Balto&NY
Joined: Jul 30, 2011
Topics: 66   Replies: 107
posted on Jun 5, 2017 09:56 AM:
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This B&O office car is a rebuild of a kit I first put together in 1956. That is what's so neat about those old wood and metal kits: they can be "re-kitted" and made new again, often with improved detail and better workmanship. The Walthers kit was 'back-dated' by adding truss rods, indicating an older wood body car that had been given steel sheathing in the 1920s. By the 1950s, some cars like that were given updated interiors and air conditioning. B&O had a few such cars, numbered in the 900 series for division level use. This model has interior details and on-board battery powered markers and track inspection lights, having their switch hidden in the water tank under the car. That created a puzzle of sort sat a model contest, with those lights staying lit and having no observable power supply to the car.


 

   

Balto&NY
Joined: Jul 30, 2011
Topics: 66   Replies: 107
posted on Jun 17, 2017 10:23 AM:
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This 60' New York Central baggage car was built from All Nation parts after the kit for it was no longer available. The parts included the sides, ends and a piece of milled wood clerestory roof. Ventilators came from Walthers. The cast metal diaphragms wee found in an odd parts bin at an O scale train show. The car rides on accurate, sprung Precision Scale NY Central trucks, which also have opening journal box lids. Very convenient for a touch of oil now and then!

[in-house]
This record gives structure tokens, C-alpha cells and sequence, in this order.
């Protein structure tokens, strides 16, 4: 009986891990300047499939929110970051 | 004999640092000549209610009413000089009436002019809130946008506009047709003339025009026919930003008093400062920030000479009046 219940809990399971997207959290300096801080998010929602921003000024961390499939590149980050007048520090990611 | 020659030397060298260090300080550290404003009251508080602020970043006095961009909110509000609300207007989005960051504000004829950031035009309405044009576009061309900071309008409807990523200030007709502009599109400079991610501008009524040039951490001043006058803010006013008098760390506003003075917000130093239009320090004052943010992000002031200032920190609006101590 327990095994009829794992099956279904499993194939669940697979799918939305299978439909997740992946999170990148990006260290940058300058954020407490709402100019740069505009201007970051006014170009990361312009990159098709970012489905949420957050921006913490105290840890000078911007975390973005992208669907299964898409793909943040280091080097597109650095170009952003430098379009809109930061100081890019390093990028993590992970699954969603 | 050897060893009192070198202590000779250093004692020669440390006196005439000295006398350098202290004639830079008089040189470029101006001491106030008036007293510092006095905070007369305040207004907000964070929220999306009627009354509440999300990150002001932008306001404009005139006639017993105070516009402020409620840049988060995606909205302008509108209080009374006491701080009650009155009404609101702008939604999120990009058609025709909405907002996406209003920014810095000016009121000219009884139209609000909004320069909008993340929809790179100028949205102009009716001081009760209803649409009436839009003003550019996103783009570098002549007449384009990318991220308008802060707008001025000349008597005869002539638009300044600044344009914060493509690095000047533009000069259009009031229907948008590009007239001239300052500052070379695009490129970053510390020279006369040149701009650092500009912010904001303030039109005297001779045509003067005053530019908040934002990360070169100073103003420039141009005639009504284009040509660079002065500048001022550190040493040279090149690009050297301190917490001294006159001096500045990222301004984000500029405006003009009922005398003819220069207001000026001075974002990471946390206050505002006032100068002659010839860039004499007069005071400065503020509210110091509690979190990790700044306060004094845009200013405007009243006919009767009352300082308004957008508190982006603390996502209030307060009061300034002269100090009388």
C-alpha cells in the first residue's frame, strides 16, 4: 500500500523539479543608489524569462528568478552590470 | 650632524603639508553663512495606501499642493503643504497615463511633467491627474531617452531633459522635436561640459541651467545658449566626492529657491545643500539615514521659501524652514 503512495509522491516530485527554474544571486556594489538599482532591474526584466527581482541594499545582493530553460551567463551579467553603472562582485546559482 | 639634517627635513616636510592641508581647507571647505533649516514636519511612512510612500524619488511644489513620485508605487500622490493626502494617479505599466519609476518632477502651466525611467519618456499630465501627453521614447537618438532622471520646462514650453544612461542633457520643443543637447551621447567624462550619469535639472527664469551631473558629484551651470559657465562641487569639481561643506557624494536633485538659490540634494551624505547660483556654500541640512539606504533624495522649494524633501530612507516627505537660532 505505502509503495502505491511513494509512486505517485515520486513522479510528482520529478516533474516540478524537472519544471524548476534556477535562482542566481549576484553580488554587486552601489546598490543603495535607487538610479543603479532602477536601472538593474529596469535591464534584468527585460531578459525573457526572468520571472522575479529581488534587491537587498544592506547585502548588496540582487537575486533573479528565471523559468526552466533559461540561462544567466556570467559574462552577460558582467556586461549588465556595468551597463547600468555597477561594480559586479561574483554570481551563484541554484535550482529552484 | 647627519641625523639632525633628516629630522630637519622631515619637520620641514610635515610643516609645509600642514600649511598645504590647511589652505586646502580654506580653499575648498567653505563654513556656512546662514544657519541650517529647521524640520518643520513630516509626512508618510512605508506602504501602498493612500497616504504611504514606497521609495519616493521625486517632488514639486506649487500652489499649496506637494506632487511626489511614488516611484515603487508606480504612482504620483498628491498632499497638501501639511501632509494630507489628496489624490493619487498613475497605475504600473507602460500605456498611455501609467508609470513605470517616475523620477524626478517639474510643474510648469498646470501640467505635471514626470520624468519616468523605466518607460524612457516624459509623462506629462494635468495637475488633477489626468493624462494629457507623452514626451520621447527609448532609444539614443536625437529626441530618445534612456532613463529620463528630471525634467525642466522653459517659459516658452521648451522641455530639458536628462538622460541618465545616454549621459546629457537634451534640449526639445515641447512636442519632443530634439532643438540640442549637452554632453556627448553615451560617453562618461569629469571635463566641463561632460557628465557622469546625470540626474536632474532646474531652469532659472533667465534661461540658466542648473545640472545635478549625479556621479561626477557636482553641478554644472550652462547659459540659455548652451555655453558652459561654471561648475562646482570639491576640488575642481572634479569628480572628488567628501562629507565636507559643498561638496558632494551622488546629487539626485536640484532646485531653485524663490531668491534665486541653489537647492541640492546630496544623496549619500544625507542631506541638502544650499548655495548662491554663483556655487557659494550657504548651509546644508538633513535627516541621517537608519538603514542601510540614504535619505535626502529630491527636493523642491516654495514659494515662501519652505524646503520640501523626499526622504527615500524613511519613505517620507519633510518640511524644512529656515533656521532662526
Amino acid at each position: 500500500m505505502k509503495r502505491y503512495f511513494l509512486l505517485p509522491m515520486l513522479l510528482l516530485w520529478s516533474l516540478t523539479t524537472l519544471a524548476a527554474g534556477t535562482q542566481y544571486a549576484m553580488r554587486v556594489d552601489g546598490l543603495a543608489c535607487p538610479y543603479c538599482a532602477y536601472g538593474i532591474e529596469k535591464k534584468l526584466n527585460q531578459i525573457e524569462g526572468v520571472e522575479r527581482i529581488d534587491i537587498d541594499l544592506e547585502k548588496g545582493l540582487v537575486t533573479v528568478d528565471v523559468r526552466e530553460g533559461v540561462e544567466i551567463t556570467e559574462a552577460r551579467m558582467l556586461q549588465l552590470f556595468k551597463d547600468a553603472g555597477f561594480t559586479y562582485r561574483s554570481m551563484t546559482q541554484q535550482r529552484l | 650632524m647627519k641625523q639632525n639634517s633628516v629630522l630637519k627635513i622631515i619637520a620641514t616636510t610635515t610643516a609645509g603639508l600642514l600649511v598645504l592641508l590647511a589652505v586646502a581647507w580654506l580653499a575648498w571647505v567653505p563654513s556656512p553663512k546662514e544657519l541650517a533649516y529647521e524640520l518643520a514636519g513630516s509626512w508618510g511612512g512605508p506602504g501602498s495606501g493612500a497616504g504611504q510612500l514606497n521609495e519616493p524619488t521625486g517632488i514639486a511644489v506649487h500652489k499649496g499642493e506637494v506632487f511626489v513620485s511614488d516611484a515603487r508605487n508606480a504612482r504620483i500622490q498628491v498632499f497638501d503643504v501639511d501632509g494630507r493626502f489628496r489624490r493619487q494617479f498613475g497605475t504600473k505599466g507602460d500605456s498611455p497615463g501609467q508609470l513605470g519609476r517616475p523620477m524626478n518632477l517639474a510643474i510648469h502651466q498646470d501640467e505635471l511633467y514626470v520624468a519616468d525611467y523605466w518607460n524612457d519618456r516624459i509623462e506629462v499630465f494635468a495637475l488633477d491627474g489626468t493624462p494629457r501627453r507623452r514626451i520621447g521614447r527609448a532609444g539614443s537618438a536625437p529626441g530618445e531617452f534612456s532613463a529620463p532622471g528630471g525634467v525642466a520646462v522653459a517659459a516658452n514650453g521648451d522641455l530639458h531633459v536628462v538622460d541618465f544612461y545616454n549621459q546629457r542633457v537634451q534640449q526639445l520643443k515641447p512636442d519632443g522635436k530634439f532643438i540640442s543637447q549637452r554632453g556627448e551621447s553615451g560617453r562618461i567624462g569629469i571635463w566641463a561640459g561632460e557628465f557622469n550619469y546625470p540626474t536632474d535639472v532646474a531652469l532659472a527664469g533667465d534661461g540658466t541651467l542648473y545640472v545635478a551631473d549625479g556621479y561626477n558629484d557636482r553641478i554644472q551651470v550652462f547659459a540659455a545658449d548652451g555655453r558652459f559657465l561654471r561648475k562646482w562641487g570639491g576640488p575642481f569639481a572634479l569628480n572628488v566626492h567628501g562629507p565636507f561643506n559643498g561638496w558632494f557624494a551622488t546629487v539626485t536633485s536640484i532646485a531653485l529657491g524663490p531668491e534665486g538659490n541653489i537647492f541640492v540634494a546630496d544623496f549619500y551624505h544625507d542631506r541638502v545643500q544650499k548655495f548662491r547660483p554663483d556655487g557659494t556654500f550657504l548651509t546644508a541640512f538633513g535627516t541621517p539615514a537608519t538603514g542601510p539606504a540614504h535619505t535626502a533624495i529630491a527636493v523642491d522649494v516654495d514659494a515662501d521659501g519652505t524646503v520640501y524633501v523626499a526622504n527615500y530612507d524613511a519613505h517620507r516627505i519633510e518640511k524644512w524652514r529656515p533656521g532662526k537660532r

As a kit, this model dats back to J C Models of the late 1940s when the car sides were made of compressed plastic coated card stock. Stamped aluminum sides came by the 1950s, with JC renaming the line of kits as 'silver sides.' All Nation took over the JC line of O scale kits in the mid 1950s.
An issued the 60' NYC bagagge, a 70' NY coach, the New Haven/ NYC baggage-RPO, an 80' heavyweight diner, as well as a 65' N&W coach and combine. The Pullmans once offered by JC were not done as Walthers had an extensive line of kits for many different Pullman plans.

All Nation passenger car kits are becoming rare, but a few show up on eBay now and then. They are not all that difficult to build and can present a good looking model with a bit of care and attention to details.



 

   

Balto&NY
Joined: Jul 30, 2011
Topics: 66   Replies: 107
posted on Jun 17, 2017 10:36 AM:
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Another kit built car is this Reading baggage/RPO. A Walthers kit was used but the kit's arch roof was changed to what Walthers sold as a 'streamlined' roof, having a lower arch closer to what Reading used on these cars built in the 1920s.

The car sides were shortened by cutting them apart in the middle and taking out a section. Then, solering the trimmed sides together with a brass strip batten on the inner surface of the butt joint.

The car doors have thin styrene overlays to replicate paneling details. The mail bag catcher is made with brass wire. Walthers four-wheel 'Pullman' trucks are under the car. Champ alphabet and passenger car details from used sets letter the model.